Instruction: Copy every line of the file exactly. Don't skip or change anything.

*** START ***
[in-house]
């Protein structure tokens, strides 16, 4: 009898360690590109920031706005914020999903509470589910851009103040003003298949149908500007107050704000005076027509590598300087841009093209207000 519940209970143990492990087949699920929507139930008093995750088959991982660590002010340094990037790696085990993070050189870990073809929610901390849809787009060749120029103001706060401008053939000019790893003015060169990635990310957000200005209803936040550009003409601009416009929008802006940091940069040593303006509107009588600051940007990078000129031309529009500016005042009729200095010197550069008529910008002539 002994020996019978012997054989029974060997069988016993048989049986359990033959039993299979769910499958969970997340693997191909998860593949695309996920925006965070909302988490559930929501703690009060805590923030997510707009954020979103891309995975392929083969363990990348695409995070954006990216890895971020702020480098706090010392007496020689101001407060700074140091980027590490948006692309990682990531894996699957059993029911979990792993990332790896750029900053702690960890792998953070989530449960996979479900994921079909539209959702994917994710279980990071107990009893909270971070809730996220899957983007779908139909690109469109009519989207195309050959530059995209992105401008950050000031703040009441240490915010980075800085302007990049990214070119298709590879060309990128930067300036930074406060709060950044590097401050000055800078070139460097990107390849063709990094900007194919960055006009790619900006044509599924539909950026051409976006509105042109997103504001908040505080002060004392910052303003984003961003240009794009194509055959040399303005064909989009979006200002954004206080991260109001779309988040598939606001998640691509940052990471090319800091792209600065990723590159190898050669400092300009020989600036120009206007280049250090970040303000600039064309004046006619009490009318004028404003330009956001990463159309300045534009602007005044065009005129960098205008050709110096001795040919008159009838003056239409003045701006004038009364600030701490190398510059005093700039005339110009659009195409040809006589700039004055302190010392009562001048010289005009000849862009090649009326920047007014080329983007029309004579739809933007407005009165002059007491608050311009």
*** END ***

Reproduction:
[in-house]
């Protein structure tokens, strides 16, 4: 009898360690590109920031706005914020999903509470589910851009103040003003298949149908500007107050704000005076027509590598300087841009093209207000 519940209970143990492990087949699920929507139930008093995750088959991982660590002010340094990037790696085990993070050189870990073809929610901390849809787009060749120029103001706060401008053939000019790893003015060169990635990310957000200005209803936040550009003409601009416009929008802006940091940069040593303006509107009588600051940007990078000129031309529009500016005042009729200095010197550069008529910008002539 002994020996019978012997054989029974060997069988016993048989049986359990033959039993299979769910499958969970997340693997191909998860593949695309996920925006965070909302988490559930929501703690009060805590923030997510707009954020979103891309995975392929083969363990990348695409995070954006990216890895971020702020480098706090010392007496020689101001407060700074140091980027590490948006692309990682990531894996699957059993029911979990792993990332790896750029900053702690960890792998953070989530449960996979479900994921079909539209959702994917994710279980990071107990009893909270971070809730996220899957983007779908139909690109469109009519989207195309050959530059995209992105401008950050000031703040009441240490915010980075800085302007990049990214070119298709590879060309990128930067300036930074406060709060950044590097401050000055800078070139460097990107390849063709990094900007194919960055006009790619900006044509599924539909950026051409976006509105042109997103504001908040505080002060004392910052303003984003961003240009794009194509055959040399303005064909989009979006200002954004206080991260109001779309988040598939606001998640691509940052990471090319800091792209600065990723590159190898050669400092300009020989600036120009206007280049250090970040303000600039064309004046006619009490009318004028404003330009956001990463159309300045534009602007005044065009005129960098205008050709110096001795040919008159009838003056239409003045701006004038009364600030701490190398510059005093700039005339110009659009195409040809006589700039004055302190010392009562001048010289005009000849862009090649009326920047007014080329983007029309004579739809933007407005009165002059007491608050311009």